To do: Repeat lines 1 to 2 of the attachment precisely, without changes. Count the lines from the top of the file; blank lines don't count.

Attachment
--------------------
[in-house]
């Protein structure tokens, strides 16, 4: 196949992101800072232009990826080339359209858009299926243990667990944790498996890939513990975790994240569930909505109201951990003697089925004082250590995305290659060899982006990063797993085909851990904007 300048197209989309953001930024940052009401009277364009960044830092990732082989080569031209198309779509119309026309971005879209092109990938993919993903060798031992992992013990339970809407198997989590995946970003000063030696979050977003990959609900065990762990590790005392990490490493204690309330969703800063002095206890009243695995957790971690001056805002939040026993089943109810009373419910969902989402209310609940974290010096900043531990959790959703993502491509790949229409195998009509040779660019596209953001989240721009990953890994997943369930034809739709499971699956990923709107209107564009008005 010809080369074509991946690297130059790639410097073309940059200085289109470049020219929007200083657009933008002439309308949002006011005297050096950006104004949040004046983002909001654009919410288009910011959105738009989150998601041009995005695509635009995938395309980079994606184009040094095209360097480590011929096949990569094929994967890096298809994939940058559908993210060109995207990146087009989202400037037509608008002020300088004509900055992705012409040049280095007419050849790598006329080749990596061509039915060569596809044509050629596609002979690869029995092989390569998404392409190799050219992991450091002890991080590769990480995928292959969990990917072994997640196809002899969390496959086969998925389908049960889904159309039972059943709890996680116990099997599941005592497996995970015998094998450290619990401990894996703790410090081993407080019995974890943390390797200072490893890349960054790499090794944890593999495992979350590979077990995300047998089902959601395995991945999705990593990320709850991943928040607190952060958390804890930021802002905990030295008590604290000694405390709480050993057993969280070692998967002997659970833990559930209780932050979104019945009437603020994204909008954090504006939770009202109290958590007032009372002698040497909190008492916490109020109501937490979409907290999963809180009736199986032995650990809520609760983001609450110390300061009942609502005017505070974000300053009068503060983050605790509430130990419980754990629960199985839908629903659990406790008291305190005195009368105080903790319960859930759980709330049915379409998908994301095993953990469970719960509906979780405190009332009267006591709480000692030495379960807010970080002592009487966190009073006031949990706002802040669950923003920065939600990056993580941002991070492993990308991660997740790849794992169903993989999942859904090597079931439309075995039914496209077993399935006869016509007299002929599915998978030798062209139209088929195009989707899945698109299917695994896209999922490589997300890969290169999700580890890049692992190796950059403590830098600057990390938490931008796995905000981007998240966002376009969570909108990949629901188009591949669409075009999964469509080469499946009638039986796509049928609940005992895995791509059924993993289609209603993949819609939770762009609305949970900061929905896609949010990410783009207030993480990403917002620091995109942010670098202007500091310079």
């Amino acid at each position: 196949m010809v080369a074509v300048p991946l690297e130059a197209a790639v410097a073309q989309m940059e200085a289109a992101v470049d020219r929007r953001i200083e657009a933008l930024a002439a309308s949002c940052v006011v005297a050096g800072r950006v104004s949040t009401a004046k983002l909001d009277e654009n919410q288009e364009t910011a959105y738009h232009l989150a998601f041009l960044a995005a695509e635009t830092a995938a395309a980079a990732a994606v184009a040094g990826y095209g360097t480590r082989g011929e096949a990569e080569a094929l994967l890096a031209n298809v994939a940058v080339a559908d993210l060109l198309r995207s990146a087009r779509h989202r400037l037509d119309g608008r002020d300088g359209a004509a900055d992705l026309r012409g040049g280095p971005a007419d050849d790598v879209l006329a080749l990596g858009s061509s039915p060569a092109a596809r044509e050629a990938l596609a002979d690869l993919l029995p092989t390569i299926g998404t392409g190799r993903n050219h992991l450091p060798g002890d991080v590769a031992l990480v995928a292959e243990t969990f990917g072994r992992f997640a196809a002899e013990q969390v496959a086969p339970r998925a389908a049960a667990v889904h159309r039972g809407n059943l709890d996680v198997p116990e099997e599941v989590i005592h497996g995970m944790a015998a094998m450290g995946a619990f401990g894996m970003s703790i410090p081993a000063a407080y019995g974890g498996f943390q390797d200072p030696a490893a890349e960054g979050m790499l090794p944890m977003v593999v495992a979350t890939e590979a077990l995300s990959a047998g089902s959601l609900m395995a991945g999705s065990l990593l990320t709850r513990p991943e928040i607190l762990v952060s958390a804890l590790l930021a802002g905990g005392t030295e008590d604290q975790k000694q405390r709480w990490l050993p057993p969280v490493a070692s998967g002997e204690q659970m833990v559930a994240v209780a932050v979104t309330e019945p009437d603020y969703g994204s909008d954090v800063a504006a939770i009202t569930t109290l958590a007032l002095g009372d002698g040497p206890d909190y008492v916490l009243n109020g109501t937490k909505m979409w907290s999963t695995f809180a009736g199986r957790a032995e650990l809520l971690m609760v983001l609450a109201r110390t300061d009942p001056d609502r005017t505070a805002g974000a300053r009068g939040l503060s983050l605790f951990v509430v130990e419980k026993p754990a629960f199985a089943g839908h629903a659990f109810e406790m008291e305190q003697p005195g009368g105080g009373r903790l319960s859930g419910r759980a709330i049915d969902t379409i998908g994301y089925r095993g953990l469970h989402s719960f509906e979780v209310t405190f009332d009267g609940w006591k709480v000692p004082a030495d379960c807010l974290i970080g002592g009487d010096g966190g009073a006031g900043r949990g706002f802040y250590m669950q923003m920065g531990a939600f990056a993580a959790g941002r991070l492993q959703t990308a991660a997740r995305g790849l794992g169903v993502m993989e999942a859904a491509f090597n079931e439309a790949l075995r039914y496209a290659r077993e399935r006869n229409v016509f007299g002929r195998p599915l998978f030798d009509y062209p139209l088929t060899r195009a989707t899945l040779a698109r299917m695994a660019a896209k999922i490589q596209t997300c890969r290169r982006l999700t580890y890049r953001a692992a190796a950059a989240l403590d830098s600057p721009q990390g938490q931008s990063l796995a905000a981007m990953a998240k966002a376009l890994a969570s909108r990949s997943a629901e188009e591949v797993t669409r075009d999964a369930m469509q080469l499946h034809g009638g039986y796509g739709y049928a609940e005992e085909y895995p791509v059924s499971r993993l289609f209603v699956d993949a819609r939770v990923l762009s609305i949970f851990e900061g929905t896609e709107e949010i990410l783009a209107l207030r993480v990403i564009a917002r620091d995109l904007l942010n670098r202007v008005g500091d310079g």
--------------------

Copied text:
[in-house]
């Protein structure tokens, strides 16, 4: 196949992101800072232009990826080339359209858009299926243990667990944790498996890939513990975790994240569930909505109201951990003697089925004082250590995305290659060899982006990063797993085909851990904007 300048197209989309953001930024940052009401009277364009960044830092990732082989080569031209198309779509119309026309971005879209092109990938993919993903060798031992992992013990339970809407198997989590995946970003000063030696979050977003990959609900065990762990590790005392990490490493204690309330969703800063002095206890009243695995957790971690001056805002939040026993089943109810009373419910969902989402209310609940974290010096900043531990959790959703993502491509790949229409195998009509040779660019596209953001989240721009990953890994997943369930034809739709499971699956990923709107209107564009008005 010809080369074509991946690297130059790639410097073309940059200085289109470049020219929007200083657009933008002439309308949002006011005297050096950006104004949040004046983002909001654009919410288009910011959105738009989150998601041009995005695509635009995938395309980079994606184009040094095209360097480590011929096949990569094929994967890096298809994939940058559908993210060109995207990146087009989202400037037509608008002020300088004509900055992705012409040049280095007419050849790598006329080749990596061509039915060569596809044509050629596609002979690869029995092989390569998404392409190799050219992991450091002890991080590769990480995928292959969990990917072994997640196809002899969390496959086969998925389908049960889904159309039972059943709890996680116990099997599941005592497996995970015998094998450290619990401990894996703790410090081993407080019995974890943390390797200072490893890349960054790499090794944890593999495992979350590979077990995300047998089902959601395995991945999705990593990320709850991943928040607190952060958390804890930021802002905990030295008590604290000694405390709480050993057993969280070692998967002997659970833990559930209780932050979104019945009437603020994204909008954090504006939770009202109290958590007032009372002698040497909190008492916490109020109501937490979409907290999963809180009736199986032995650990809520609760983001609450110390300061009942609502005017505070974000300053009068503060983050605790509430130990419980754990629960199985839908629903659990406790008291305190005195009368105080903790319960859930759980709330049915379409998908994301095993953990469970719960509906979780405190009332009267006591709480000692030495379960807010970080002592009487966190009073006031949990706002802040669950923003920065939600990056993580941002991070492993990308991660997740790849794992169903993989999942859904090597079931439309075995039914496209077993399935006869016509007299002929599915998978030798062209139209088929195009989707899945698109299917695994896209999922490589997300890969290169999700580890890049692992190796950059403590830098600057990390938490931008796995905000981007998240966002376009969570909108990949629901188009591949669409075009999964469509080469499946009638039986796509049928609940005992895995791509059924993993289609209603993949819609939770762009609305949970900061929905896609949010990410783009207030993480990403917002620091995109942010670098202007500091310079």